In the last few years self-publishing has gone from being thought of as only something for the unpublishable (and by definition second class) to being a real choice for new authors. It is so easy to format and produce quality e-books that anyone can do it and if you’re still worried about the technical side there are companies that will do it all for you for a reasonable fee. No longer does the decision of what constitutes a ‘good book’ lie with agents and publishers who would normally reject the vast majority of manuscripts they receive.
You may be appealing to a small audience or perhaps they simply don’t like your style. But if you’re convinced there are people who will enjoy your work you have the opportunity to put it out there yourself, and why not? There are now authors that have turned away from traditional publishing so they can stay in control of their works. Also agents are looking for successful self-publishers.
However, having read many self-published books I believe with this freedom comes certain responsibilities for the self-publishing author we can’t ignore if we are to continue to grow in stature and challenge the world of traditionally published books:
1) The first and most obvious is quality. I have read well written and presented e-published novels (mainly science fiction in my case) that would be hard to distinguish from those of a traditional publishing firm. However I have read a number that are either badly written, and I don’t just mean in a style that I didn’t appreciate, or are littered with typos and formatting errors. And often if you find a publication with one of those you will have the other as well, as if the writer just doesn’t care. I know it is not easy. I revise my books many, many times before I send them to a professional proof reader (who goes beyond just proof reading) and yet I know, as soon as I press the publish button I’ll find an error.
So to my mind your story can be as ‘left field’, whacky, off the wall as you like (see below) but we have to produce to the highest quality possible. I have said in previous blogs that as self-published authors the readers may be prepared to forgive us a few errors, but beyond that I know myself I just stop reading.
2) As self-published authors we need to commit to reading, reviewing, helping and promoting other self-published authors. If we’re not prepared to do that for each other why should the general reading public choose our books? At the beginning of the year I blogged my writers resolutions for 2015, I now think I should add this to the list.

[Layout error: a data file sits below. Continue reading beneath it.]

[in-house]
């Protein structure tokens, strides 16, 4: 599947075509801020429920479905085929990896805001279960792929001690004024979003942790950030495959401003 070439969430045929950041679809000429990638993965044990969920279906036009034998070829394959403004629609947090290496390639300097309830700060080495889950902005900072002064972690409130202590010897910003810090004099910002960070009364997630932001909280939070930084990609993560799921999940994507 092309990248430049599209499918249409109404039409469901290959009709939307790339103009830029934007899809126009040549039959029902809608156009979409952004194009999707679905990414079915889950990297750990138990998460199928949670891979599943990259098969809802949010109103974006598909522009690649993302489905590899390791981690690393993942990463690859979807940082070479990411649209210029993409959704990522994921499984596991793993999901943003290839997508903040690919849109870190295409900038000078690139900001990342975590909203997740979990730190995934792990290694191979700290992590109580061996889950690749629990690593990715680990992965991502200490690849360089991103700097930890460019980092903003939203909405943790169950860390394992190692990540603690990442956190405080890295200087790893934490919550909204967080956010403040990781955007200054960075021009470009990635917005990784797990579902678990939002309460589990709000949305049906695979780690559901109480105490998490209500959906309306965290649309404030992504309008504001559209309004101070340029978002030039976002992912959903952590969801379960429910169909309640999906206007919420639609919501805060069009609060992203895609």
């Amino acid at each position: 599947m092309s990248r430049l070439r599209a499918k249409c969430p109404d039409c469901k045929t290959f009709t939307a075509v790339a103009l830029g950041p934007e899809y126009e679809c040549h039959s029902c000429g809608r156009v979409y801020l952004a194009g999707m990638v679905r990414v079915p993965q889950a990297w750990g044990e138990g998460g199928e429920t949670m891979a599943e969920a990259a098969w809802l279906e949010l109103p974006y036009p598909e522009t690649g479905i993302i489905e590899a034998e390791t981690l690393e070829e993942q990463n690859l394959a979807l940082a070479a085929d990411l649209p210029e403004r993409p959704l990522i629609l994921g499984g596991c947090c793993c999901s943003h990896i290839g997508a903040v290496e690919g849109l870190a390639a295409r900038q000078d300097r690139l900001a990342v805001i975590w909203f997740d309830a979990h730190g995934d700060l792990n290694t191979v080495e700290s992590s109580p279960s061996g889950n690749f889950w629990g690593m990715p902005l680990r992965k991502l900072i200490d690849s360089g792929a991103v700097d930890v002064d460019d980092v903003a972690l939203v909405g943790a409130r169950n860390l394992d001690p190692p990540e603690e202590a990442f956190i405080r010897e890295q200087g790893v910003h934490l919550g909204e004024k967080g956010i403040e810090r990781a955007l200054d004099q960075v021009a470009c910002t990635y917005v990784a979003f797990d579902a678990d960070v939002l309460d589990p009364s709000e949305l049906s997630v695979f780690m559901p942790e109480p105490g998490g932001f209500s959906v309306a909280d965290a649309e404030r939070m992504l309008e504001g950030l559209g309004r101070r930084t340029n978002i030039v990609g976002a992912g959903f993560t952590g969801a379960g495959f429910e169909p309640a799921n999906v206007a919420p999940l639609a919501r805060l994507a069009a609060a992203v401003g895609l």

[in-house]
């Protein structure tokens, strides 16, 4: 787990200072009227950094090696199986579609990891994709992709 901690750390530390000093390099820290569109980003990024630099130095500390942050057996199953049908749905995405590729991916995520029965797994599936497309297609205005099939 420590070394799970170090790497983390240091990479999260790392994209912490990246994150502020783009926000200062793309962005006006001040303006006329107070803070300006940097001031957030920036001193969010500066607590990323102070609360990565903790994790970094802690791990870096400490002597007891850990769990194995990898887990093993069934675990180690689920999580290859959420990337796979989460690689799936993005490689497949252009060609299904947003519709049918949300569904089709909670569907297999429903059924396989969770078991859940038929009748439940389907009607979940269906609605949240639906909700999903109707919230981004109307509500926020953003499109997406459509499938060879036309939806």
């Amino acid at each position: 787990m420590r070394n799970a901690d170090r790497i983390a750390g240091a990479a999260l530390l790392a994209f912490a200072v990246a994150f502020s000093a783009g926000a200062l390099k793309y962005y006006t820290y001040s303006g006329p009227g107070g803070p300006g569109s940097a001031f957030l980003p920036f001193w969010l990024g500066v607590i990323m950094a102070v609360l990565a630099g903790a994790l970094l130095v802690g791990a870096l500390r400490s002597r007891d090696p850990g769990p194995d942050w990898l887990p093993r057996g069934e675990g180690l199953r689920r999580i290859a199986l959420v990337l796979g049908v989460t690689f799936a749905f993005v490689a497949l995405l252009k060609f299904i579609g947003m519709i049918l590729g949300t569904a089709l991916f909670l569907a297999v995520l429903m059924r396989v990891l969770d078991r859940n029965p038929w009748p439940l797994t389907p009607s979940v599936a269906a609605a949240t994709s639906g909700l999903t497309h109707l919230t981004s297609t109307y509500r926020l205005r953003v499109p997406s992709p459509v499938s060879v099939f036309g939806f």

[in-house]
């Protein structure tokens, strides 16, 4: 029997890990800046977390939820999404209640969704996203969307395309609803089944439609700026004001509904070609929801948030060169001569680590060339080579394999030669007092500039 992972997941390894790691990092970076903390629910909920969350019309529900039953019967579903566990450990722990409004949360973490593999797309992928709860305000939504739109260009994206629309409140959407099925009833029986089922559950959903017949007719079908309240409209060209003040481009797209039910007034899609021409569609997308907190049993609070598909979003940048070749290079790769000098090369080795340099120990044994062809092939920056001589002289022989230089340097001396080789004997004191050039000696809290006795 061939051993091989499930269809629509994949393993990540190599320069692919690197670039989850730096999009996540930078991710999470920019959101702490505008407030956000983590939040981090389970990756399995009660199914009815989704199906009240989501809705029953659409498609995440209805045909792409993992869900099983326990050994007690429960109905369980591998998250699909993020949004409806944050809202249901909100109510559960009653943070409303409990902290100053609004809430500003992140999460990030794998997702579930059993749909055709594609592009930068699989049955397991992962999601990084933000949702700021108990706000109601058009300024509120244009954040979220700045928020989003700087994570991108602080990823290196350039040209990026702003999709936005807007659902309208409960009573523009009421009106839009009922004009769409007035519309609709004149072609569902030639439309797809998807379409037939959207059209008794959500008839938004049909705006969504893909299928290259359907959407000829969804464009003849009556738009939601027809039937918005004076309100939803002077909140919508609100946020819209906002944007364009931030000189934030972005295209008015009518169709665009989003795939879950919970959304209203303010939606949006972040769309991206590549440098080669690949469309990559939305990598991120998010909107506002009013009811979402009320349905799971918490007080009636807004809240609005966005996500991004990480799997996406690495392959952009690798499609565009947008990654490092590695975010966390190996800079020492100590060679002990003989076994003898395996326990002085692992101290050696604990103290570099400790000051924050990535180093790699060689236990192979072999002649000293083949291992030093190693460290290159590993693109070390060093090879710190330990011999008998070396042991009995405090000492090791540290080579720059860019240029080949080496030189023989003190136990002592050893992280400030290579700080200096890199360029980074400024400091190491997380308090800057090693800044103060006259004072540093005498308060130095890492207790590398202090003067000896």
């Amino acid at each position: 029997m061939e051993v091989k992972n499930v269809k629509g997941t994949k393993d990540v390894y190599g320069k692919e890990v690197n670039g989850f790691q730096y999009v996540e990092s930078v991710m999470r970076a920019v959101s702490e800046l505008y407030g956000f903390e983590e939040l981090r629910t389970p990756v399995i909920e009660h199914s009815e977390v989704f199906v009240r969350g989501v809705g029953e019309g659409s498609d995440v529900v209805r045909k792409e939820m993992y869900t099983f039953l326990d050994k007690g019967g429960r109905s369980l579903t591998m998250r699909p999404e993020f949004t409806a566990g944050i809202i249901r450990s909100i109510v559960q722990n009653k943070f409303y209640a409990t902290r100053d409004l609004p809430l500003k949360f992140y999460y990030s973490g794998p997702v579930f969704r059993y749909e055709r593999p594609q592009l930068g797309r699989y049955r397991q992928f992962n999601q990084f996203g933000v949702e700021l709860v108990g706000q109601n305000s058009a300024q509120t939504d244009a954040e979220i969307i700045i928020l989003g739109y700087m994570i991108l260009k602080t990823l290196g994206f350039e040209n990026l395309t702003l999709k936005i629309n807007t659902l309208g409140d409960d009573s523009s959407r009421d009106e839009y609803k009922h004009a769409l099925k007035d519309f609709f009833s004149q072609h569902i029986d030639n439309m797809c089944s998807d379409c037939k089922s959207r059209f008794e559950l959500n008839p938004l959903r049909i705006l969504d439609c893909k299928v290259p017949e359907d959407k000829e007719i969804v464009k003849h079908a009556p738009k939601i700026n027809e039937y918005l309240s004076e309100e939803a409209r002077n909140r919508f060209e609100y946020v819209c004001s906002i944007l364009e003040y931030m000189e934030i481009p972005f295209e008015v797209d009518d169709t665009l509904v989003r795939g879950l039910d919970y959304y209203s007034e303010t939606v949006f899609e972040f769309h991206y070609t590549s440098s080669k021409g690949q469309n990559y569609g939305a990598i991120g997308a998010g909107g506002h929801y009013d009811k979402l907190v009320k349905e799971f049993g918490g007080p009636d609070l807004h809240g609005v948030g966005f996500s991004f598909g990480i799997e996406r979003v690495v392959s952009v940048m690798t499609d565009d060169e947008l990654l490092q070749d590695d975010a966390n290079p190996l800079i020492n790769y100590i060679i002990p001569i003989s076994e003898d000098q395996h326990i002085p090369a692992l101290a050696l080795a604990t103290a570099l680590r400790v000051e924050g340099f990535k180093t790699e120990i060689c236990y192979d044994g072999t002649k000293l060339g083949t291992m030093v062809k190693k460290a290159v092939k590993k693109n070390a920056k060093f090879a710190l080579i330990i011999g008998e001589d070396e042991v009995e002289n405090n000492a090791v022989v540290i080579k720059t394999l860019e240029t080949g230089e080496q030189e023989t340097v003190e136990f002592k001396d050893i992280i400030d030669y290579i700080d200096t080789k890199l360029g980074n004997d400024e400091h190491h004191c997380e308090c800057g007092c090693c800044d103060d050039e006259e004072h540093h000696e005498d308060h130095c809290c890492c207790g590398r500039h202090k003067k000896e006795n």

3) We need to be responsible in how we promote ourselves. Social media is full of ‘read my book, read my book’. I don’t know about you but if I see too much of that it has the opposite effect. I’m a member of ‘Books Go Social’ which, yes, helps promote your books but also encourages its members to read, review and help other authors in the group.
4) Following on from 2) we also need to be honest with each other. By that I mean not just give a 5 Star, everything is wonderful review, if it isn’t, in the hope of getting a reciprocal 5 star review. If we keep doing that, what value do they have? I am not saying we should publish ‘rubbishing’ reviews, but rather that we should go back and in a constructive manner explain where we think the work needs improving, why and give encouragement i.e. treat people with the same curtesy we would like to receive from them.
5) As self-publishers we should applaud people who push the boundaries, try something new, tell a story in a different way. By their very nature traditional publishing houses are less likely to take risks. As self-publishers we have so much more freedom. We can write the stories we want to write. We can then replace ‘I don’t think it will sell’, with ‘give it a try’. On the proviso of course that it is well written and as free of error as it can possibly be.
So those are some of my feelings on the subject. You may have others, let me know. The bottom line for me is that if, as self-publishers, we want to be taken seriously along-side traditionally published authors, then we need to take ourselves and our work seriously (as I know many do).